• 21. Law enforcement agents, prosecutors, parole and probation officers, judges, and other courtemployeesVictims of stalking, sexual assault, and domestic violenceChildren and youthJobseekersIn fact, anonymity is a useful tool for anyone who prefers to keep a strict separation between anonline persona and an off-line identity. It can also be abused by individuals trying to shield theiridentities while engaging in illegal activities.Typically, users who prefer to engage in social networks without divulging their true identitywill create profiles using a false name as well as a false email address. If you are considering apseudonymous profile, refer to the terms of service for the social networking site. Providing falseor incomplete information violates the terms of service of some social networking sites. Usersshould consider using software that masks IP addresses, such as TOR. Users should alsoremember to delete all cookies after visiting a social networking site. See PRC‟s discussion ofcookies in PRC Fact Sheet 18: Privacy and the Internet -- Cookies.Bear in mind that it is difficult to truly separate online and off-line identities. It is possible todivulge identifying information through status updates, group memberships, photographs, friendnetworks and other indicators. In fact, numerous studies have shown that anonymized data canoften still be linked to specific individuals.Read more about anonymization issues:PRC’s Privacy Today: Data AnonymizationArvind Narayanan and Vitaly Shmatikov’s paper, De-anonymizing Social NetworksThe Electronic Frontier Foundation’s Anonymity page7. What Laws Protect a User‟s Information Online?There are currently few laws that can be interpreted as protecting information given to socialnetworks. Most privacy laws in the United States protect specific types of information, such asmedical or financial records. Some laws that do protect the privacy of information do notcurrently extend to casual information searches on the Internet (see FCRA, previous section) orto information revealed by the user, such as a quiz about health that provides information to drugcompanies. (See New York Times Online Age Quiz Is a Window for Drug Makers).The Electronic Communications Privacy Act was passed in 1986, before the Internet became anessential means of communication. If information is stored on a server (such as the informationon social networks), this law makes it easy for law enforcement or the government to access itvia a subpoena. A variety of industry and advocacy organizations are lobbying to update thislaw. The proposed update would strengthen the requirements needed for governmental access tothe data stored on a server by necessitating a search warrant. Information about location is alsonot strongly protected under ECPA. (See Digital Due Process)The Childrens Online Privacy Protection Act (COPPA) requires that websites directed at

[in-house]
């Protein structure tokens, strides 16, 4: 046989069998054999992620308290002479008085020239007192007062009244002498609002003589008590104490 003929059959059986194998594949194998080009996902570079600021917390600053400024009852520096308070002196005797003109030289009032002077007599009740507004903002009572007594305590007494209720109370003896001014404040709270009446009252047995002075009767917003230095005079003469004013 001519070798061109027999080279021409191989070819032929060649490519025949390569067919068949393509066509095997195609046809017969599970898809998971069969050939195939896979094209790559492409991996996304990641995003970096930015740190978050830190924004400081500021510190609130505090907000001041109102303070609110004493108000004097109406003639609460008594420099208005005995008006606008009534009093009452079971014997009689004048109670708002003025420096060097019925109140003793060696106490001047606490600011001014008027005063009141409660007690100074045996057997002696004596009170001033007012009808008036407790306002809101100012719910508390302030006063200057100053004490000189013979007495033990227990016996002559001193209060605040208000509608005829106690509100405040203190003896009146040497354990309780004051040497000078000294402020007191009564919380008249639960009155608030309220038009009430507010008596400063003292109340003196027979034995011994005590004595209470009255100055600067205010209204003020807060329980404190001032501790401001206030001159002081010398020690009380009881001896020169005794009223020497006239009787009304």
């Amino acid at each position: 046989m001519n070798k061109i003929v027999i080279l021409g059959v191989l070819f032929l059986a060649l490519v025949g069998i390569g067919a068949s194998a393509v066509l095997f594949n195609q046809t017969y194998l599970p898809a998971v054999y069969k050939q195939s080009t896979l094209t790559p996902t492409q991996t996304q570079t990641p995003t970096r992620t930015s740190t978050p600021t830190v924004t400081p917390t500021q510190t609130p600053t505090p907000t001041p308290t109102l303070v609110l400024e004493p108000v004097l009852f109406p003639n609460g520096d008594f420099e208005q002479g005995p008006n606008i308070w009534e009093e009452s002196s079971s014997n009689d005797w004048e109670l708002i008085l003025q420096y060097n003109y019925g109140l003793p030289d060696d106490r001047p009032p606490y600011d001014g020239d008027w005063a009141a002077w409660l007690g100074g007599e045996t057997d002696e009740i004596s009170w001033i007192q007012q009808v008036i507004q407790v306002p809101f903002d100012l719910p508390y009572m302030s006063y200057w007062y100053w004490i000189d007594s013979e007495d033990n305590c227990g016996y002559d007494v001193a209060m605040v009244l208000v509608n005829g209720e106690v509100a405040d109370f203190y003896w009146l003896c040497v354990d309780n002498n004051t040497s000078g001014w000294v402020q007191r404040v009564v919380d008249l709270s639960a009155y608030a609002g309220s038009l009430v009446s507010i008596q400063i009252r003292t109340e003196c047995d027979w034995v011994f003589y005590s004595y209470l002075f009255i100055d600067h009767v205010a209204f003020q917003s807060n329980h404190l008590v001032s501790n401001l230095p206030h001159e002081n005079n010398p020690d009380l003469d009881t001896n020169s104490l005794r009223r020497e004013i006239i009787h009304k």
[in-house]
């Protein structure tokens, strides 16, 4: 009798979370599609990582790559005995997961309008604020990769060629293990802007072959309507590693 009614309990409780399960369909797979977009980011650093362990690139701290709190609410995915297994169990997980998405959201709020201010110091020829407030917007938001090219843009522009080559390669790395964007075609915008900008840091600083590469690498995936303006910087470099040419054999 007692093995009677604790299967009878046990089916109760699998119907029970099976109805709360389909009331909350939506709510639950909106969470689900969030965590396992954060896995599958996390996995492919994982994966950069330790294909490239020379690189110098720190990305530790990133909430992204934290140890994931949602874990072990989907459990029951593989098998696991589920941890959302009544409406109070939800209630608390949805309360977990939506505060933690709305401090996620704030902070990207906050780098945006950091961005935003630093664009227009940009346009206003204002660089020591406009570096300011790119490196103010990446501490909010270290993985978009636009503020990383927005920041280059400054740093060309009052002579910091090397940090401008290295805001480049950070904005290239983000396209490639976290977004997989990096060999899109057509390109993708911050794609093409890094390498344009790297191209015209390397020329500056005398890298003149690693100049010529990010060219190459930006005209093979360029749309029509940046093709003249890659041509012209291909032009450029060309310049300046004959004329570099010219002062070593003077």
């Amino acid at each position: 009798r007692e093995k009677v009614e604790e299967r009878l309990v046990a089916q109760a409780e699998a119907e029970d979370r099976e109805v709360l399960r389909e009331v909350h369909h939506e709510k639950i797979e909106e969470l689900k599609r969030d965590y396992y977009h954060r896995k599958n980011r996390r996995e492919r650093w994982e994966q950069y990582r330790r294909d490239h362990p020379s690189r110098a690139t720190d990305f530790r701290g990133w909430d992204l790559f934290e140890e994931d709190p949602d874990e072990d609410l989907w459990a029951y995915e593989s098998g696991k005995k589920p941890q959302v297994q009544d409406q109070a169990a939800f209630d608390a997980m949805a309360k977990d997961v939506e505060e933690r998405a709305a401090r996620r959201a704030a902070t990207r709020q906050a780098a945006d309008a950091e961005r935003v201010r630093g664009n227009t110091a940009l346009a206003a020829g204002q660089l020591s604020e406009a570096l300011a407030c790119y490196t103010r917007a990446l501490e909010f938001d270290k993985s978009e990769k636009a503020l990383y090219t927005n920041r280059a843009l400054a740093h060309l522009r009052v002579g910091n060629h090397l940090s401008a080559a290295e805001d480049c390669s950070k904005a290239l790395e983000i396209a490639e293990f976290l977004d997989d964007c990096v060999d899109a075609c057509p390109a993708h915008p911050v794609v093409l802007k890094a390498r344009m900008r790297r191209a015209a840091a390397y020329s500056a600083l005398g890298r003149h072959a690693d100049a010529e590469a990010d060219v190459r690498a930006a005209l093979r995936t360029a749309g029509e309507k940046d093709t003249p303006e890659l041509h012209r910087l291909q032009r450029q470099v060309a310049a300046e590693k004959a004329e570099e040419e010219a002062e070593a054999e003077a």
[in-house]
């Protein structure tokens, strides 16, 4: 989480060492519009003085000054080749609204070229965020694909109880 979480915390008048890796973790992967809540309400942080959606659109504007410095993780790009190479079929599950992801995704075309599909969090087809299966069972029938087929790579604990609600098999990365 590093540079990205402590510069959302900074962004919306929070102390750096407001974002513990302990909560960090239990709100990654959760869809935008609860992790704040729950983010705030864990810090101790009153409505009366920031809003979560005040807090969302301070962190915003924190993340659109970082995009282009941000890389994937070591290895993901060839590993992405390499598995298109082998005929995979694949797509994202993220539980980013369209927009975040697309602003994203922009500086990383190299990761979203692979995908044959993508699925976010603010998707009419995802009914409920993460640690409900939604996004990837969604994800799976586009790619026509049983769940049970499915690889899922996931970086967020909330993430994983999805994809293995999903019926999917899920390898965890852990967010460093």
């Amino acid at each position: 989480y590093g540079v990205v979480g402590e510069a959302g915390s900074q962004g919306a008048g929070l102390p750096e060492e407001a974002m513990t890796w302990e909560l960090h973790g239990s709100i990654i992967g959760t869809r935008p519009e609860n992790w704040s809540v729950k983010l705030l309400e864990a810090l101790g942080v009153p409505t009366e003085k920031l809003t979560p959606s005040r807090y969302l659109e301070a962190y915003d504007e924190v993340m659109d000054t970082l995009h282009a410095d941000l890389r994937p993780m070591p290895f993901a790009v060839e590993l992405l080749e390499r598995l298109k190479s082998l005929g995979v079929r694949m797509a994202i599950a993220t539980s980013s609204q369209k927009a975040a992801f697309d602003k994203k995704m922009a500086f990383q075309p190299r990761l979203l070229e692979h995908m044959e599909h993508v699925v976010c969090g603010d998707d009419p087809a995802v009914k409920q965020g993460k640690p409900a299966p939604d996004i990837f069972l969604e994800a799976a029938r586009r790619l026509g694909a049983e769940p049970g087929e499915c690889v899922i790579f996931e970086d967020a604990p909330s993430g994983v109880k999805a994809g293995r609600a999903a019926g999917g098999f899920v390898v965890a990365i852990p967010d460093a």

• 22. children under 13 must limit their data collection and usage in certain ways. There are alsolimitations on the information that can be sent to advertisers (see PRC Fact Sheet 21: Children‟sOnline Privacy: A Resource Guide for Parents). Some social networks therefore do not allowusers under 13.The California Online Privacy Act (California Business and Professions Code sections 22575-22579) requires any website that collects personally identifiable information on Californiaconsumers to conspicuously post an online privacy policy. This privacy policy must describewhat categories of information are collected, what categories of third-parties may be authorizedto view this information, how the website owner will notify consumers about changes to thepolicy and the effective date of the policy. Websites without a privacy policy have 30 dayswithin being notified of the law to comply. See a sample letter to a website about the need topost a privacy policy.Several states have enacted legislation protecting employees, job applicants, and students fromemployers and educational institutions that require them to provide a user name or password fora social media account. California, Maryland, Michigan and Illinois have enacted legislationthat prohibits requesting or requiring an employee or applicant to disclose their user name orpassword. California, New Jersey, Michigan and Delaware enacted legislation prohibitinghigher education institutions from requiring students to disclose social media passwords oraccount information. For a current list of state laws see http://www.ncsl.org/issues-research/telecom/employer-access-to-social-media-passwords.aspx8. Reading a Privacy PolicyMany people skip over the privacy policy when joining a social network. However, users canglean a lot of useful information by reviewing a privacy policy before signing up for service. Asocial network‟s privacy policy will explain how the social network will collect and useinformation about people who visit the site.Some of the information users provide to a social network is readily apparent -- such asproviding a birth date in order to create a new account.Other times, the social network may be collecting information on users “invisibly” – by trackingwhere users go within the social network, what links they click on and even which websites theyvisit after leaving the social networking site. “Invisible” tracking is often accomplished throughcookies. (Read more about cookies on PRC Fact Sheet 18: Privacy and the Internet -- Cookies)When reviewing a privacy policy, remember:Privacy policies can change – sometimes dramatically-- after a user creates an account.Terms of service may have information just as important as the privacy policy, so always reviewthose as well.The privacy policy only covers the social network. It does not, for example, cover third-partyapplications that interact with the website.